Op-Ed: Immigration agents came for our student

Protestors in support of families separated because of immigration issues, in National City, California on June 6.
Protestors in support of families separated because of immigration issues, in National City, California on June 6.
(David Maung / EPA)

On the morning of May 18, Cal State Los Angeles student Claudia Rueda disappeared in East L.A. The 22-year-old immigrant rights activist stepped outside her aunt’s home to move her mother’s car for street cleaning, but never returned. Hours later her family learned that she had been surrounded by three unmarked cars carrying an estimated nine plainclothes Customs and Border Protection officers who whisked her off to a detention center 130 miles away.

Claudia is a Latin American Studies major at Cal State L.A., where we are faculty. At the time of her arrest, Claudia was enrolled in one of our courses on U.S. immigration policy that studied the effects of deportation on families and communities. This subject was not just academic for her; it hit close to the bone. Once in class she asked, “Why aren’t more people advocating for immigrant rights, or against the further creation of illegality, when populations of children and parents across borders are suffering due to U.S. policies?” Though she is eligible for the Deferred Action for Childhood Arrivals program, which would protect her from deportation, her family could not afford the $500 application fee. Claudia worried constantly that she or one of her family members would be deported from the country where they have lived for more than 15 years.

In late April, it seemed that Claudia’s worst fears were realized when her mother, Teresa Vidal-Jaime, was swept up in a drug raid by a joint task force of the CBP and the L.A. County sheriff at the apartment complex where they lived. Although Vidal-Jaime was not charged with a crime, she was detained by immigration officials for overstaying her visa. Vidal-Jaime was released by an immigration court on $2,000 bond, thanks in part to a high-profile campaign led by the Los Angeles Immigrant Youth Coalition, of which Claudia is a member.


Although none had a criminal record, four were deported to Tijuana within 24 hours without seeing a judge or a lawyer.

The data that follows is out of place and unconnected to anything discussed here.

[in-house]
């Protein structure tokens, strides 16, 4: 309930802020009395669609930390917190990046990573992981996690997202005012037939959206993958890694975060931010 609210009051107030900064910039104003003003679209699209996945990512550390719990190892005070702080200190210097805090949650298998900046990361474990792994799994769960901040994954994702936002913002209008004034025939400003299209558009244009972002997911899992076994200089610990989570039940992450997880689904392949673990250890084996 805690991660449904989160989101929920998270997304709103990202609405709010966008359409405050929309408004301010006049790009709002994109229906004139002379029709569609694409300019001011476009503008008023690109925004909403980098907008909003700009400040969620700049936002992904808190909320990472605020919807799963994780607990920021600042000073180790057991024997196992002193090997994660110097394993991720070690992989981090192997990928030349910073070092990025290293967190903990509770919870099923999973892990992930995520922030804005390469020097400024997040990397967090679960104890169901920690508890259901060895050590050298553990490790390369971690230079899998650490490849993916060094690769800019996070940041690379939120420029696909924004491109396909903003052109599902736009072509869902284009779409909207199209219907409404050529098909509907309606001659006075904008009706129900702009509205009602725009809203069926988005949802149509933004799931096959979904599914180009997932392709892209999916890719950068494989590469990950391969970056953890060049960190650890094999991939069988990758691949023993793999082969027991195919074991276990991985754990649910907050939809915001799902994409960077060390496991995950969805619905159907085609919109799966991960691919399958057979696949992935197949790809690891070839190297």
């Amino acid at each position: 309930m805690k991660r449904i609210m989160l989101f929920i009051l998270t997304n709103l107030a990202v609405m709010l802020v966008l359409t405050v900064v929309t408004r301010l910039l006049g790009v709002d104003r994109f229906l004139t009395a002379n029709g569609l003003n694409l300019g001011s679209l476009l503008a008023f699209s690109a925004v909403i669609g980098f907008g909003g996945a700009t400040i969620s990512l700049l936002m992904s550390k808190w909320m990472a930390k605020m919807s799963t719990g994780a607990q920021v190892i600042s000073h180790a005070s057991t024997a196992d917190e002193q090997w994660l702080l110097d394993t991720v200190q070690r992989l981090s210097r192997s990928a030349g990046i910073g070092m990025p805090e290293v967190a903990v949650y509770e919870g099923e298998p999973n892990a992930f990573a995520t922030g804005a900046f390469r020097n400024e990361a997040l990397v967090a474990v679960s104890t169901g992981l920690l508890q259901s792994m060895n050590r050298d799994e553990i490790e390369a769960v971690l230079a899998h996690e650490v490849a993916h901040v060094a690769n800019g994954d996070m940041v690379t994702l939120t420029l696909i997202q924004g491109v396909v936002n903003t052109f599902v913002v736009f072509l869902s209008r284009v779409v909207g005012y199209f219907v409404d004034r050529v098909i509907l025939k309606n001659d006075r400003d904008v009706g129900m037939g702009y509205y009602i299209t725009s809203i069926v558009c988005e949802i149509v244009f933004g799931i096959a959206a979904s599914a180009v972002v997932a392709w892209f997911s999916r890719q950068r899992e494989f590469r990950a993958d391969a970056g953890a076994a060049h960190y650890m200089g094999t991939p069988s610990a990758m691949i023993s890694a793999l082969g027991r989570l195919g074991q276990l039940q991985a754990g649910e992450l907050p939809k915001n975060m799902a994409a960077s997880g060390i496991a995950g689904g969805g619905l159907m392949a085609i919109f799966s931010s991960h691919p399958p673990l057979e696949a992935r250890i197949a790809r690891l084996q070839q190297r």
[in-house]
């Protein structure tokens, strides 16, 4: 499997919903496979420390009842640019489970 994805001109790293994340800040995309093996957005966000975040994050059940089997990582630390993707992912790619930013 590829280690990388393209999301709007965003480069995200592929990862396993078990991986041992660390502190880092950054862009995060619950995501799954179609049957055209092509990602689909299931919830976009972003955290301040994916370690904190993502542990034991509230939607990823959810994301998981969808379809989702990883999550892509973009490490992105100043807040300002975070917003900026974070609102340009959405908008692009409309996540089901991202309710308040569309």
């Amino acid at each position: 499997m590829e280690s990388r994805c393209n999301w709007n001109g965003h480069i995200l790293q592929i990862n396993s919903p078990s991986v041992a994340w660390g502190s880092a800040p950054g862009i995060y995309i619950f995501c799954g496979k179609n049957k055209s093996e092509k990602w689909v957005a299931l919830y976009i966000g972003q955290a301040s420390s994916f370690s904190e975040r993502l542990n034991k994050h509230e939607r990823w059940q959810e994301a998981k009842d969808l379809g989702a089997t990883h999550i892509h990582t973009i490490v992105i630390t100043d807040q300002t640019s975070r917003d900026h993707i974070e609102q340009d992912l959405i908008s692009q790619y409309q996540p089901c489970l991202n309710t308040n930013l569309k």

Less than a week later, the CBP returned to East L.A. looking for Claudia. Residents reported that dozens of CBP agents knocked on doors at her former apartment building and at her aunt’s nearby home asking for information about Claudia’s whereabouts and even followed her neighbors for miles on their way to work to question, and in some cases arrest, them. In total, the CBP arrested seven community members that day, including Claudia and several residents from her former apartment building. Although none had a criminal record, four were deported to Tijuana within 24 hours without seeing a judge or a lawyer, and the rest are detained and in danger of deportation. The CBP claims that these arrests were part of a “criminal investigation,” but has not produced any evidence that connects Claudia or the others to any crime.

Claudia is the face of immigration enforcement under the Trump administration. Under current executive guidelines, any immigrant suspected of a crime, even if never arrested, charged, or convicted, has become a priority for deportation. Basic due process, such as the right to know the charges and evidence against you, is absent in the immigration system. This policy has led to a 32% increase in immigrant detentions in the first three months of Trump’s presidency compared with the same time last year, and a 100% increase in the detention of people with no criminal record or with only minor traffic infractions. ”Criminal investigations” serve as a pretext for a policy of mass deportation of immigrants who have deep ties in local communities.

Trump recently claimed, “We are not after the Dreamers. We are after the criminals.” However, data show a 25% increase in the deportation of Dreamers, as DACA recipients are known, in the first three months of Trump’s presidency, compared with the same time last year. Immigrant youth who encounter the police are more likely to have their DACA status revoked and be detained by U.S. Immigration and Customs Enforcement.

Claudia’s case also illuminates the government’s apparent practice of going after undocumented activists who challenge its immigration policies. Claudia’s detention less than one week after her mother was released seems like payback by the CBP for her activism and leadership. She is one of several youth activists since Trump’s inauguration who have been targeted by immigration agencies in what seems to be an attempt to silence them.

In March, undercover ICE agents in Vermont arrested three prominent undocumented activists associated with the group Migrant Justice, all of them under 25. In that same month, ICE agents in Mississippi detained 22-year-old DACA recipient Daniela Vargas after she spoke at a rally calling on the Trump administration to establish a path to citizenship for immigrants.

Those concerned about creeping authoritarianism in U.S. governance should be deeply troubled by Claudia’s experience. After four weeks in detention without seeing a judge, Claudia will finally have a bond hearing on Friday. ICE can and should exercise its discretion to release her immediately and process her application for DACA. State and local politicians who promised to create sanctuaries for residents like Claudia need to ensure that local law enforcement agencies are not using valuable public resources to sow fear by collaborating with immigration enforcement efforts.

Beth Baker is professor of anthropology and Alejandra Marchevsky is professor of liberal studies and women’s, gender and sexuality studies at Cal State Los Angeles.

To read the article in Spanish, click here

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